Painted Cedar Chest Makeover

One of my favorite things to do with furniture is to transform it into something that looks completely different. This painted cedar chest makeover is exactly that, and it fed my soul. The project took a few different turns until I finally landed on something that I absolutely love.

Get more painted cedar chest ideas here!

Natural wood lane cedar chest before makeover

Here’s what this cedar chest looked like before. Outdated, with an absolutely dirty cushion… But I thought that it still had some good bones!

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Supplies Used for painted cedar chest makeover

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Take the Cedar Chest Apart

First things first… I took it all apart.

Okay, not all the way apart, but I removed a lot of things.

Removing the Lid From a Cedar Chest

I threw the pad in the trash and busted the trim stuff off of the lid.

I thought it was going to be easy… just unscrew the screws under the lid. But they were glued on too. So after I unscrewed all the screws, I had to pry them off of the lid.

For some reason, I love doing stuff like this. I love seeing something completely change in a matter of minutes.

Removing trim on the top lid of a cedar chest

Lane Cedar Chest Lock Replacement

I’ll also note here that I removed the lock from this Lane cedar chest the minute that we brought it home.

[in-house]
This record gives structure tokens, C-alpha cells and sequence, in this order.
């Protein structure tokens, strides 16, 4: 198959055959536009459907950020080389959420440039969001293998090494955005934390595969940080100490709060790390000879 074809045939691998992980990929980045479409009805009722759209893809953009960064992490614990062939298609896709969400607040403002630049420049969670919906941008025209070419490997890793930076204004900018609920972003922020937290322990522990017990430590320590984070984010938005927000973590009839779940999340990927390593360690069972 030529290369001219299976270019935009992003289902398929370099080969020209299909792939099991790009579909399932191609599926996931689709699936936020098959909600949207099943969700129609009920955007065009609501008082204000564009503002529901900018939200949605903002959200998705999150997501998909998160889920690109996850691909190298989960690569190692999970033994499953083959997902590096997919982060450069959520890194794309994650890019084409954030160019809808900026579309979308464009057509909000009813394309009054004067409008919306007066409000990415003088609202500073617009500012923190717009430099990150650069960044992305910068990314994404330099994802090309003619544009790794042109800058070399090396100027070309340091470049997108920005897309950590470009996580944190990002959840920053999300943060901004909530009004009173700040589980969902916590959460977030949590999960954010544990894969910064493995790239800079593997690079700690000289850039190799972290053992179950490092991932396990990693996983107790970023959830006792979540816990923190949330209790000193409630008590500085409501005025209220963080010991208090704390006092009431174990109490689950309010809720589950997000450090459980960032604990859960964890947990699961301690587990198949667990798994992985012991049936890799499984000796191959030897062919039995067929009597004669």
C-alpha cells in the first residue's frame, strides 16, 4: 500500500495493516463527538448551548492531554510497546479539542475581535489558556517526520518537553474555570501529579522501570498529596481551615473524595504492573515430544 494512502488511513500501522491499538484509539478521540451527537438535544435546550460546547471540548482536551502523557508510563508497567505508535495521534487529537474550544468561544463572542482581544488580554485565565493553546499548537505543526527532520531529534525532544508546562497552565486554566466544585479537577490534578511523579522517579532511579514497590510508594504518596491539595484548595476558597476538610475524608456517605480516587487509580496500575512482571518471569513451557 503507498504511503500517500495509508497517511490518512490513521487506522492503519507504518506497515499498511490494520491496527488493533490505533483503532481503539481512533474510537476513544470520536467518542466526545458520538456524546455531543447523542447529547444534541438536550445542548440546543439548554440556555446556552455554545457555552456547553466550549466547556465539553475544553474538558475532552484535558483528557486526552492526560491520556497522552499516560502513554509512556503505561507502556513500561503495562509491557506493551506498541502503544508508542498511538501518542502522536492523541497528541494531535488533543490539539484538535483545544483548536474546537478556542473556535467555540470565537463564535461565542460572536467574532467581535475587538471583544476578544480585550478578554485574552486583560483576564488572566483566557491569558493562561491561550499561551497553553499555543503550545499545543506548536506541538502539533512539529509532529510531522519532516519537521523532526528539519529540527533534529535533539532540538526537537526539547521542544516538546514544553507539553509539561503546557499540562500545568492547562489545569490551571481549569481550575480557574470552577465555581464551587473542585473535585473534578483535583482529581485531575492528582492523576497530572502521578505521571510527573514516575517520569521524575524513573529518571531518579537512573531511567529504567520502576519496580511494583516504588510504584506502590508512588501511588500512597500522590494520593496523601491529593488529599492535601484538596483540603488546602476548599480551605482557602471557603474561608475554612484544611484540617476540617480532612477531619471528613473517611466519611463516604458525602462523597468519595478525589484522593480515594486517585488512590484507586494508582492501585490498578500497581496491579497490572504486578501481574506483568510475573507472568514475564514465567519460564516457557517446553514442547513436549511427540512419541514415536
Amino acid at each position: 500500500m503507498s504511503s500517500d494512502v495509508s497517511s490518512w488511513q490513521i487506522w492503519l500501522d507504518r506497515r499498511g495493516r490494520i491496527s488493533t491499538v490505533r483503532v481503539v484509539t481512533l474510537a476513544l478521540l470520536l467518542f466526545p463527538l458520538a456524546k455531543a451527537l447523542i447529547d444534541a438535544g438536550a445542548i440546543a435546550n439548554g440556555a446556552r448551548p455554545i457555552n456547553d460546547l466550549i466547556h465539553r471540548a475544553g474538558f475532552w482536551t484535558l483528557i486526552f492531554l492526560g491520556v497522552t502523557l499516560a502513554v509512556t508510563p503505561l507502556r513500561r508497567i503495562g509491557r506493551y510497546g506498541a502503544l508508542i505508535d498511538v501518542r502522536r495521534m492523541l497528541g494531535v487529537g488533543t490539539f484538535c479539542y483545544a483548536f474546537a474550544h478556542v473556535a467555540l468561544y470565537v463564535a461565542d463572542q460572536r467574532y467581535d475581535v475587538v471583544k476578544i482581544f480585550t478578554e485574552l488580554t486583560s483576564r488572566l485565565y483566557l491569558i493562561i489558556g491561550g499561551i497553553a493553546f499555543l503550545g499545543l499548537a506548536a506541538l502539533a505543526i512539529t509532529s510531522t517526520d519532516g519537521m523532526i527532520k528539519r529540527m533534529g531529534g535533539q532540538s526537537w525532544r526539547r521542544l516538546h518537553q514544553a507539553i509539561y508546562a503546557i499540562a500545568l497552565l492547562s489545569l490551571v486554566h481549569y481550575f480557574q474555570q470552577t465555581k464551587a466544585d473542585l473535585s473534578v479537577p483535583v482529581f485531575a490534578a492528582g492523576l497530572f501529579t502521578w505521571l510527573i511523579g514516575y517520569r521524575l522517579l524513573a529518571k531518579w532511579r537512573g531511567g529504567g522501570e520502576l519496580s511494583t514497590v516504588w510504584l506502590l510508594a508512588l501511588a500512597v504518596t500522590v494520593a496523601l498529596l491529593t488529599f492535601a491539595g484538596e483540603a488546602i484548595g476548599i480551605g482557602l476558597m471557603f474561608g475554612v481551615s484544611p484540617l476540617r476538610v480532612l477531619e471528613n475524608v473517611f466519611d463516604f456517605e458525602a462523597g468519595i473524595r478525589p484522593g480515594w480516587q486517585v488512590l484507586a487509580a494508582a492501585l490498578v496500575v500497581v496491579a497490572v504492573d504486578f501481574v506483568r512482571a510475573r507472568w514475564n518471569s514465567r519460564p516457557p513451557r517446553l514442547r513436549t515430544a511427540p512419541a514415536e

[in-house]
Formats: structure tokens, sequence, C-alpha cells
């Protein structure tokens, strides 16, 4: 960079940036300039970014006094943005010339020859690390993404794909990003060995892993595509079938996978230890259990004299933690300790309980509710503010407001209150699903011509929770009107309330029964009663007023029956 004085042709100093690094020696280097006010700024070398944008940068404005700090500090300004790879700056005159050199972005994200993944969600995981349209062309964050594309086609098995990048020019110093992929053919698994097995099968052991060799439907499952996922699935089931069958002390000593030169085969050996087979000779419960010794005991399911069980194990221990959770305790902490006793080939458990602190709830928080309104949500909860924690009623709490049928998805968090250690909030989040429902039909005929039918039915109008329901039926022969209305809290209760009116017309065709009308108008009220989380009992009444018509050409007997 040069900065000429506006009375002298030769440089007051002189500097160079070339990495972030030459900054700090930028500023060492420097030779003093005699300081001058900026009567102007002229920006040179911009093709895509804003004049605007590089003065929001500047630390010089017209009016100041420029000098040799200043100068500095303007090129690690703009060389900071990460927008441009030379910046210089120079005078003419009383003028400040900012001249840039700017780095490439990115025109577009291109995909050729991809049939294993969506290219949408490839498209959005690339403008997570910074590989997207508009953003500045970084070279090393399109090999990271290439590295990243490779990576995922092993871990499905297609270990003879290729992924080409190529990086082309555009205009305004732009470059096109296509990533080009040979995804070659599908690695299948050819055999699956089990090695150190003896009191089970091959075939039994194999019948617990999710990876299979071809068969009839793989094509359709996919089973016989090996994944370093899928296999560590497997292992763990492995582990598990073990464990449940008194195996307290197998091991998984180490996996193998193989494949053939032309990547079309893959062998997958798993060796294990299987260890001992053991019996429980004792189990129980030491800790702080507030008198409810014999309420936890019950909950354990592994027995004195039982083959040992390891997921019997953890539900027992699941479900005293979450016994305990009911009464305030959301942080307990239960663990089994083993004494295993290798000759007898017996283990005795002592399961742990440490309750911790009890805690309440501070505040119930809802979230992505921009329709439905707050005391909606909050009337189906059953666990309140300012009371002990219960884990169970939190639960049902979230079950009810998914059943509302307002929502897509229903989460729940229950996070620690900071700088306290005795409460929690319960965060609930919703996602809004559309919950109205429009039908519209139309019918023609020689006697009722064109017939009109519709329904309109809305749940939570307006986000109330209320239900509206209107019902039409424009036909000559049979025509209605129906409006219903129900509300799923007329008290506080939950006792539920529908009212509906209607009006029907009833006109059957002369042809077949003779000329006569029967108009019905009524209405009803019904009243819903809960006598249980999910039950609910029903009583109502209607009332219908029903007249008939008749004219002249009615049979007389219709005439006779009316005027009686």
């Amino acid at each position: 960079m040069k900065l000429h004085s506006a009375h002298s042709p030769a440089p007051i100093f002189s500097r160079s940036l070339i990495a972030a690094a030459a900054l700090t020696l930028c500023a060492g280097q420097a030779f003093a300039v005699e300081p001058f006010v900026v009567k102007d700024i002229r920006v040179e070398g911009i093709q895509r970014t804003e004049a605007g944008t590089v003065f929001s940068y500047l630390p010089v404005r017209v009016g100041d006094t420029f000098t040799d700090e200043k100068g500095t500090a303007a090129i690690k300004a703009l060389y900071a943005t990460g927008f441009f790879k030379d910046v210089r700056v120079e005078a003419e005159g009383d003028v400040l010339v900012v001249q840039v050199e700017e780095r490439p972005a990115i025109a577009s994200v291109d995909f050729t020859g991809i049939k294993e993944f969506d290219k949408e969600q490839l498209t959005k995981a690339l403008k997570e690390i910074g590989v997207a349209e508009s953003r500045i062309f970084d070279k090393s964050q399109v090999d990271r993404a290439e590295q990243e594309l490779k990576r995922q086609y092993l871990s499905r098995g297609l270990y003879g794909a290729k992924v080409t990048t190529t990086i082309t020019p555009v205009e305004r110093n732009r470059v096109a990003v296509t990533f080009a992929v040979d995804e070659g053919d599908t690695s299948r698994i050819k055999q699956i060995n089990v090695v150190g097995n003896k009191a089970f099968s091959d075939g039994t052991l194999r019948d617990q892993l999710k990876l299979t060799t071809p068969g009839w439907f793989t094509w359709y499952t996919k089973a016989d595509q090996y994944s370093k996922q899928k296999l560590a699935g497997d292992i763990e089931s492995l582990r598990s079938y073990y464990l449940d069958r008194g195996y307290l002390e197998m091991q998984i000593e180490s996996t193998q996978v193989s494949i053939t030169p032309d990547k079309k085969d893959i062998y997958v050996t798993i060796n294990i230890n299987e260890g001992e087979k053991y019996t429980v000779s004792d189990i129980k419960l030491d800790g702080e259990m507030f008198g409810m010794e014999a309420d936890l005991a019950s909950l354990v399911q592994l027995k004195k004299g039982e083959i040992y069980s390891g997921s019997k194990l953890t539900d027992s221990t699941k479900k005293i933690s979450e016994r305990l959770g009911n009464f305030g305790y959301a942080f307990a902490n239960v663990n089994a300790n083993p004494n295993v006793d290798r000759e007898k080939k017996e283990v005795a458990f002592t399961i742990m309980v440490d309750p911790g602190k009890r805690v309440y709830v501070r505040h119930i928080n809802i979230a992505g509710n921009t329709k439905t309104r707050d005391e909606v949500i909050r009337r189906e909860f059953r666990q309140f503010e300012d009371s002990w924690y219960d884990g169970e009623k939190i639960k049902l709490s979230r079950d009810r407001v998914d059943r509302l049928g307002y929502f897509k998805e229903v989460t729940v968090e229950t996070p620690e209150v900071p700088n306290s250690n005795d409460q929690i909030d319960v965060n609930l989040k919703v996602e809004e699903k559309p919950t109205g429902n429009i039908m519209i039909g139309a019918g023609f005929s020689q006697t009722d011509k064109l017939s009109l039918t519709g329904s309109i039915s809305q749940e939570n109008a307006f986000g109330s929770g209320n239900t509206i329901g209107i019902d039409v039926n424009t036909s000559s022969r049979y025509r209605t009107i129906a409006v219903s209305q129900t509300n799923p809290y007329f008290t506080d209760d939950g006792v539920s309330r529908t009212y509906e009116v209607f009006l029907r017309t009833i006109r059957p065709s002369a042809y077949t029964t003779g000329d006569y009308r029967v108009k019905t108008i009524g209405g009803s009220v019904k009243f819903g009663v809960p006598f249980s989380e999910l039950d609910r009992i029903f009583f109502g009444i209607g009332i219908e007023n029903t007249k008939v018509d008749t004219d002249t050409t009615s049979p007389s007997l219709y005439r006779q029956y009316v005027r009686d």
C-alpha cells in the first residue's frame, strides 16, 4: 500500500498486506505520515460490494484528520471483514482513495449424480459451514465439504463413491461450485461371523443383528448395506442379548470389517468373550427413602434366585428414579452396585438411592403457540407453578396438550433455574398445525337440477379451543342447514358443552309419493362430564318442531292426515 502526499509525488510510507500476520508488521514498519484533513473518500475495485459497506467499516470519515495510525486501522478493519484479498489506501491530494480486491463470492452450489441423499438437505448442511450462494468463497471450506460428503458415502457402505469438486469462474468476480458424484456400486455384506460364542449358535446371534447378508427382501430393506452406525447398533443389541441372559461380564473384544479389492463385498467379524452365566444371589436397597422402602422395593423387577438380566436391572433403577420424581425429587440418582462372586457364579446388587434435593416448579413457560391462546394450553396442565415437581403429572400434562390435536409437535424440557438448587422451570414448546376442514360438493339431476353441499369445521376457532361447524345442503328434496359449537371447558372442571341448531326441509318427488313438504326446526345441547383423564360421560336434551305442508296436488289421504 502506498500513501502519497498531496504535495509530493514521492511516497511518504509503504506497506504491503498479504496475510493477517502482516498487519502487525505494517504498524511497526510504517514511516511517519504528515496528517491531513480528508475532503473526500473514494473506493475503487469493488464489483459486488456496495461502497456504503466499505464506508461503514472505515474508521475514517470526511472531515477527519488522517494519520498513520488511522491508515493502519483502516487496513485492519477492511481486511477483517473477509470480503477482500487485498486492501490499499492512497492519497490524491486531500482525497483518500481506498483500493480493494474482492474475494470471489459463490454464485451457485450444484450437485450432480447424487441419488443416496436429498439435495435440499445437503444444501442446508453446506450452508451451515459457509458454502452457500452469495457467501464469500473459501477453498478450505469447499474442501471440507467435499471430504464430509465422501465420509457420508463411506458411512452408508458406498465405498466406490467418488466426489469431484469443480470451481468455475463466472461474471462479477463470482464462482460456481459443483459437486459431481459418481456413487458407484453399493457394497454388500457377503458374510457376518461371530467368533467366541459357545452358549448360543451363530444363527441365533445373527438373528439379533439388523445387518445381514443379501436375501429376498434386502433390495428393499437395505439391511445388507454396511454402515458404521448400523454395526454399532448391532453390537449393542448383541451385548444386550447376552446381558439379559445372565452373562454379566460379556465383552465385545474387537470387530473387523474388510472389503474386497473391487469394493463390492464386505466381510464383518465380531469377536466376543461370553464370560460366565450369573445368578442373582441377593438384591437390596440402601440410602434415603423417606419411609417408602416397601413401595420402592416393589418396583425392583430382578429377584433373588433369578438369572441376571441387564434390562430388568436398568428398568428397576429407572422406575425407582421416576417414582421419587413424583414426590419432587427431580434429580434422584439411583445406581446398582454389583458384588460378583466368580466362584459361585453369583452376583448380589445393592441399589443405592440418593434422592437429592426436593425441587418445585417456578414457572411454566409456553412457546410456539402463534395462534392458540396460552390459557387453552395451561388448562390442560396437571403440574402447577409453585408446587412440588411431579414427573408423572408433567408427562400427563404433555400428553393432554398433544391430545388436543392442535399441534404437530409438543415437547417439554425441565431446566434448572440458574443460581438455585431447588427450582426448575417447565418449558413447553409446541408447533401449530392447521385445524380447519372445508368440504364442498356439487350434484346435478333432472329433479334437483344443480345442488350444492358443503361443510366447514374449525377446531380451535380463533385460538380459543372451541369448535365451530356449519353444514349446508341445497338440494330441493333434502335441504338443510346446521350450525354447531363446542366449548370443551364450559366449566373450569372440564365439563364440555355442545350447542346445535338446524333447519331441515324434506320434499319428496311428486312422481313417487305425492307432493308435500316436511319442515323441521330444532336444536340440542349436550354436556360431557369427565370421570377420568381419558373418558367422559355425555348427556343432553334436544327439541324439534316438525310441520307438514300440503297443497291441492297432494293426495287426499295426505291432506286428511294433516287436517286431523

Unfortunately, these automatic locks have resulted in some major tragedies, so if you have a cedar chest, specifically a Lane cedar chest, those locks really need to be removed.

You can contact Lane to get a replacement.

Removing the Base of a Cedar Chest

After the stuff on the top was gone, I flipped it over and removed the bottom. I removed the screws that held it onto the cedar chest…. Just to find out that it was also glued on! Haha

So I used a hammer to pound them off. And guess what I found??

You know how people always talk about how amazing Lane cedar chests are? Well, I got jipped.

This one was made mostly of MDF with very thin wood veneer wrapped around it. See that stuff that looks kind of like compressed cardboard?

Cedar chest made of MDF with very thin veneer covering it

After this, I inspected more of the cedar chest and just found more MDF and more veneer. Even the cedar is just a thin veneer. Haha

Remove Hardware and Trim

Anyway, after I removed the bottom, I removed the hardware on the fake drawers. And I removed the trim that looked like a vine for those leaves.

Here’s what it looked like after all those things were removed. Down to bare bones!

Lane cedar chest with hardware and trim removed

Fill Damage and Holes

Except now I had to fill in all of the holes, damage, and the leaves.

I just filled everything in with my favorite wood filler, KwikWood. It’s my favorite way to fill hardware holes in, so I started there.

Check out this post to see why KwikWood is so much better than these other methods of filling holes when replacing cabinet or furniture hardware!

Typically, I would have filled in the damaged veneer on top with Bondo like we did with this dresser in this how to fix damaged wood furniture before painting post… and probably would have filled the leaves with Bondo too.

But I already had the KwikWood out, and it was cold outside. I really don’t like using Bondo inside because it’s SO stinky!